U.S. Listeria Outbreak Linked to Hard-Boiled Eggs: CDC

FRIDAY, Dec. 20, 2019 (HealthDay News) -- The source of a listeria outbreak that's sickened seven people in five states (Florida, Maine, Pennsylvania, South Carolina and Texas) appears to be hard-boiled eggs produced by Almark Foods of Gainesville, Ga., the U.S. Centers for Disease Control and Prevention says.

Four people have been hospitalized and a death has been reported in Texas. One illness was reported in a newborn who was infected while the mother was pregnant. The newborn survived.

Laboratory evidence and interviews with patients suggest that bulk, fresh hard-boiled eggs produced by Almark Foods are a likely source of the outbreak. The eggs were packaged in plastic pails and sold under various brand names nationwide to food service operators, including grocery stores and restaurants, according to the CDC.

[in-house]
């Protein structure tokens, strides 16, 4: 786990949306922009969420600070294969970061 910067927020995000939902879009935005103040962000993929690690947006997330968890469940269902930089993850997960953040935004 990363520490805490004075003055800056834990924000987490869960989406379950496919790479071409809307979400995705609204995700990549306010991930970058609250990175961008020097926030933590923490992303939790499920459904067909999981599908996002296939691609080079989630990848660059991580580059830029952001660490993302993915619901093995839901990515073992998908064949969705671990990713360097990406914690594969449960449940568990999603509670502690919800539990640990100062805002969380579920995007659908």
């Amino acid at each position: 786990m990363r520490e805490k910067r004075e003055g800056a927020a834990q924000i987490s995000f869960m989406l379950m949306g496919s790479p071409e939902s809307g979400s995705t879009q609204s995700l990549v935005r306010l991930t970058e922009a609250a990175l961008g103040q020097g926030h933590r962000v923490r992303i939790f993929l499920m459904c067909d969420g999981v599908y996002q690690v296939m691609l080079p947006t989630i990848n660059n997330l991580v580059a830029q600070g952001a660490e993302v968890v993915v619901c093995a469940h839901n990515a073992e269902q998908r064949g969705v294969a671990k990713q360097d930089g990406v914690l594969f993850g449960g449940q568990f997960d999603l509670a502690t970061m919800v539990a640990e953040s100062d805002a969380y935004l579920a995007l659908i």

It said the eggs should not be sold, served or used to make other foods, such as egg salad.

The investigation is ongoing to determine the source of contamination and if additional products are linked to the outbreak, the CDC said.

Until more information is available, people should throw away any store-bought hard-boiled eggs or products containing hard-boiled eggs, such as egg salad, the agency advised.

People at high risk for listeria infection include pregnant women and their newborns, adults 65 and older, and people with weakened immune systems, such as people with cancer or on dialysis.

Listeria infection can cause different symptoms, depending on the person and the part of the body affected. Pregnant women typically have fever and other flu-like symptoms, such as fatigue and muscle aches. However, listeria infections during pregnancy can cause miscarriage, stillbirth, premature delivery, or life-threatening infection of the newborn.

Symptoms in people other than pregnant women can include headache, stiff neck, confusion, loss of balance, convulsions, fever and muscle aches, the CDC said.

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